Q: At the Music Without Borders Live show in Toronto (which also included Alanis Morissette, Our Lady Peace, and The Tragically Hip, and benefitted the UN's refugee programs), you guys took the approach of blasting through your set at a brisk pace and only stopping briefly to comment on the issue at hand, which seemed to be a sensible way to handle it.
A: We kind of struggled with that. We didn't know what to do, whether to address it strongly. It is a TV broadcast, with TV stuff giving information about what it is about. As long as we can tell people we support this and ask them to support people who are suffering ... that is our job.
People don't listen to Barenaked Ladies for much else except to be entertained. That's what people always tell us. We have to stretch ourselves, but people tell us, 'We listen to you guys because you make us feel good.'
Q: In the post-Sept. 11 world, have you had many touring obligations?
A: We did a private party a week after, a very odd thing. We had cancelled some shows in the U.S. after Sept. 11. We just couldn't quite figure out what our purpose was in the world anymore. We didn't want to travel. We have families. We just wanted to be near the people who are important to us.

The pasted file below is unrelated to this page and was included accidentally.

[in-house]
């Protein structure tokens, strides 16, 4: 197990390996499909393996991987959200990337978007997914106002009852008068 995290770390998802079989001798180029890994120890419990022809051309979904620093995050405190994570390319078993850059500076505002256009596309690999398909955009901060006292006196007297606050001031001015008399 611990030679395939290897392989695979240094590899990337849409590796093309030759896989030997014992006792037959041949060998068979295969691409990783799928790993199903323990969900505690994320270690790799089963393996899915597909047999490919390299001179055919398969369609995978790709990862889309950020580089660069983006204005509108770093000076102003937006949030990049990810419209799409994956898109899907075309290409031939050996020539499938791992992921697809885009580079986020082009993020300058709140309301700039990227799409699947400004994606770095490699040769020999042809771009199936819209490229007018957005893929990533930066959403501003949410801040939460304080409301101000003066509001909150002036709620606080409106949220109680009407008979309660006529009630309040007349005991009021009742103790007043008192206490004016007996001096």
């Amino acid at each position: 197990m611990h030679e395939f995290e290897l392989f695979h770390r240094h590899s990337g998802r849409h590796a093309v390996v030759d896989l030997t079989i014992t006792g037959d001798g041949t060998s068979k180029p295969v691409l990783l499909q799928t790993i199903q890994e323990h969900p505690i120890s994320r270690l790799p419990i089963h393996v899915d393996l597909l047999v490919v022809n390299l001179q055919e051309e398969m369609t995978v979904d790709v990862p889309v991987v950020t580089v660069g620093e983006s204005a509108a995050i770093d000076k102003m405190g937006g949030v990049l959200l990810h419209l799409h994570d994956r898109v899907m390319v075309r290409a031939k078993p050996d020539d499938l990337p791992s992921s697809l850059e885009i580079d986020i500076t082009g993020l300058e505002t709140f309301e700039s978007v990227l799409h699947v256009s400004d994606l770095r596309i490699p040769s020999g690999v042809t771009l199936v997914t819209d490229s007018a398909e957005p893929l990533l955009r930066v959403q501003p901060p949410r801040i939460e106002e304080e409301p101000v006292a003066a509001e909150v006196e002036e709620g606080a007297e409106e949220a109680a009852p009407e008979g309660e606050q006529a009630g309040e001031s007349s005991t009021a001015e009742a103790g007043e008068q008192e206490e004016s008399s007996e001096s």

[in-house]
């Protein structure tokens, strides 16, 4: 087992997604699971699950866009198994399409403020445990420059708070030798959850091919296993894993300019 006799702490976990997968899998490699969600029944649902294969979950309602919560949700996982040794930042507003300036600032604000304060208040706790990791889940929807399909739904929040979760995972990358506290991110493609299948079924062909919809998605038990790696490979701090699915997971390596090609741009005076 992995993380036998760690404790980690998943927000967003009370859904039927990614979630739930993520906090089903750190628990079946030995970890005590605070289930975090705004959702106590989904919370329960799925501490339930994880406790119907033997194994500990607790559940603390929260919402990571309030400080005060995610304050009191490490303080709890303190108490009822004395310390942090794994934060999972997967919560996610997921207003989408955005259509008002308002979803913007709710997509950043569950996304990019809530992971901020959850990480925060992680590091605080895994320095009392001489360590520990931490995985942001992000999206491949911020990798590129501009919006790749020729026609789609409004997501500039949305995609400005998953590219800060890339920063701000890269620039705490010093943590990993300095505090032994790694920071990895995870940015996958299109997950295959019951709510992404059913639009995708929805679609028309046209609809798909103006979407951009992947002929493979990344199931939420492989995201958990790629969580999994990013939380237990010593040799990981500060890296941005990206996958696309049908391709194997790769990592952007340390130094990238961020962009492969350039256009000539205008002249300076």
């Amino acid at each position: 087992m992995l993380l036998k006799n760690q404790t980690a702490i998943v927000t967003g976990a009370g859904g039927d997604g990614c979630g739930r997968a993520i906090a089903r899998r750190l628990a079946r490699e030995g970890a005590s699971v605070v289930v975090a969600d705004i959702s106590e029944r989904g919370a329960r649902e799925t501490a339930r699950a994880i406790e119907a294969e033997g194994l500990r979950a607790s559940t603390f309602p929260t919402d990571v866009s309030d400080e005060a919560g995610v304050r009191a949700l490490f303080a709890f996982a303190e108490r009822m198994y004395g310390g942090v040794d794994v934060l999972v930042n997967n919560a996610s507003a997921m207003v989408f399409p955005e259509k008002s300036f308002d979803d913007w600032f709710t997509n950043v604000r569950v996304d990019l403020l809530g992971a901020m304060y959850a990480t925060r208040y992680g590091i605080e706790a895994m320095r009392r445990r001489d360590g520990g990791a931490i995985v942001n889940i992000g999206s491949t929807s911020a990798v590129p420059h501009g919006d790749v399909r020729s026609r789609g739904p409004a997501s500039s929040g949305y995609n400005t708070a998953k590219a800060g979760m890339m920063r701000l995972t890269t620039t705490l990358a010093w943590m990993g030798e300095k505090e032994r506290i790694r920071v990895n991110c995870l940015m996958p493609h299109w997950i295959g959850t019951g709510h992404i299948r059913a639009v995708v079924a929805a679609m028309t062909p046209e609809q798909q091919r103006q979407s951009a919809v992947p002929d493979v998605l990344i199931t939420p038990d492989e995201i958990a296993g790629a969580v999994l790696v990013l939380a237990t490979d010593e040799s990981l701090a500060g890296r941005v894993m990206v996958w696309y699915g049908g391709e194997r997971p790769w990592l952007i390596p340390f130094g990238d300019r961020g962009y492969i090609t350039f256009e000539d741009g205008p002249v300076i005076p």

We go back out in a couple of weeks. I don't know what people expect from us. How much do you devote to people who are still grieving over Sept. 11? How much do you devote to praising the rescue workers? Or the war going on over there?
Or do you just devote none of it and do your show, and pretend the world is the same? I am still trying to decide.
Q: Beyond those few shows, what plans does the group have?
A: After the New Year, we have almost no plans. A few shows over the course of the year. Almost no plans. The directive from the record company and the label is take your time making the next record.
We are all kind of staring at each other going, what do we do? I don't know of any other job where you can say: "We're taking a year off."
We had talked about taking a year off between "Stunt" and "Maroon." First of all, we are at the height of our career. Second of all, my dad never took a year off. I'm working here.
We will take a bit of time off. But by the end of the summer, I am sure we will be back in the studio working on another record.
Q: Have you ever considered doing a solo album?
A:It would be interesting to try not having anyone else to fall back on. It would be an interesting exercise in self-confidence. I don't know if I would be up for it or not.
I always fantasize about it. In other ways, I do have a great band that does almost anything I would like to do. So I don't know why I would need to.